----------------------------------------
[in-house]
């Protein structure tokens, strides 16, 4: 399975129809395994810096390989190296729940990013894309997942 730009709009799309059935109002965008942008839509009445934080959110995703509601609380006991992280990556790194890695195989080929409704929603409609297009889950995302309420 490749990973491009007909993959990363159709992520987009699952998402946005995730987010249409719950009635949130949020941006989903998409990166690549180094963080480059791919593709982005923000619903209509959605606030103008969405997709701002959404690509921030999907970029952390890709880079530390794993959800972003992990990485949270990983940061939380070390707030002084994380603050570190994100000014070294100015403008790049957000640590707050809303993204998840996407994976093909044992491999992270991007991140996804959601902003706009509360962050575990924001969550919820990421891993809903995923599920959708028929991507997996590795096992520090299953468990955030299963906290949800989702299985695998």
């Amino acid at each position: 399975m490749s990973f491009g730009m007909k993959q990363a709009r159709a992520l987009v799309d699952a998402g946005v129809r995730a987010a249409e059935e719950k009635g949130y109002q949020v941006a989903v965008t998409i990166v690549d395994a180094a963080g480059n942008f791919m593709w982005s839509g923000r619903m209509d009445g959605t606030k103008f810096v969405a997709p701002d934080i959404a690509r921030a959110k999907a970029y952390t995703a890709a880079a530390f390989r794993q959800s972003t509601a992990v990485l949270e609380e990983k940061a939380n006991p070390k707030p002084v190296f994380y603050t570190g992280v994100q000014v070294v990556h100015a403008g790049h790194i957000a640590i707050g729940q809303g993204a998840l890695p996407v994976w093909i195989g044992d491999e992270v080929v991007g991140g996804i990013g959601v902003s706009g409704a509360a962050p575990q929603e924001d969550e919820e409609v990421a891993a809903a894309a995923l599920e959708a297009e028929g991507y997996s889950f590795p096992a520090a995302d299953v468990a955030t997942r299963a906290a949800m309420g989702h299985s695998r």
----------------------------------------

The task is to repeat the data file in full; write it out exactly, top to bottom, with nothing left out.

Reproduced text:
[in-house]
């Protein structure tokens, strides 16, 4: 399975129809395994810096390989190296729940990013894309997942 730009709009799309059935109002965008942008839509009445934080959110995703509601609380006991992280990556790194890695195989080929409704929603409609297009889950995302309420 490749990973491009007909993959990363159709992520987009699952998402946005995730987010249409719950009635949130949020941006989903998409990166690549180094963080480059791919593709982005923000619903209509959605606030103008969405997709701002959404690509921030999907970029952390890709880079530390794993959800972003992990990485949270990983940061939380070390707030002084994380603050570190994100000014070294100015403008790049957000640590707050809303993204998840996407994976093909044992491999992270991007991140996804959601902003706009509360962050575990924001969550919820990421891993809903995923599920959708028929991507997996590795096992520090299953468990955030299963906290949800989702299985695998």
């Amino acid at each position: 399975m490749s990973f491009g730009m007909k993959q990363a709009r159709a992520l987009v799309d699952a998402g946005v129809r995730a987010a249409e059935e719950k009635g949130y109002q949020v941006a989903v965008t998409i990166v690549d395994a180094a963080g480059n942008f791919m593709w982005s839509g923000r619903m209509d009445g959605t606030k103008f810096v969405a997709p701002d934080i959404a690509r921030a959110k999907a970029y952390t995703a890709a880079a530390f390989r794993q959800s972003t509601a992990v990485l949270e609380e990983k940061a939380n006991p070390k707030p002084v190296f994380y603050t570190g992280v994100q000014v070294v990556h100015a403008g790049h790194i957000a640590i707050g729940q809303g993204a998840l890695p996407v994976w093909i195989g044992d491999e992270v080929v991007g991140g996804i990013g959601v902003s706009g409704a509360a962050p575990q929603e924001d969550e919820e409609v990421a891993a809903a894309a995923l599920e959708a297009e028929g991507y997996s889950f590795p096992a520090a995302d299953v468990a955030t997942r299963a906290a949800m309420g989702h299985s695998r």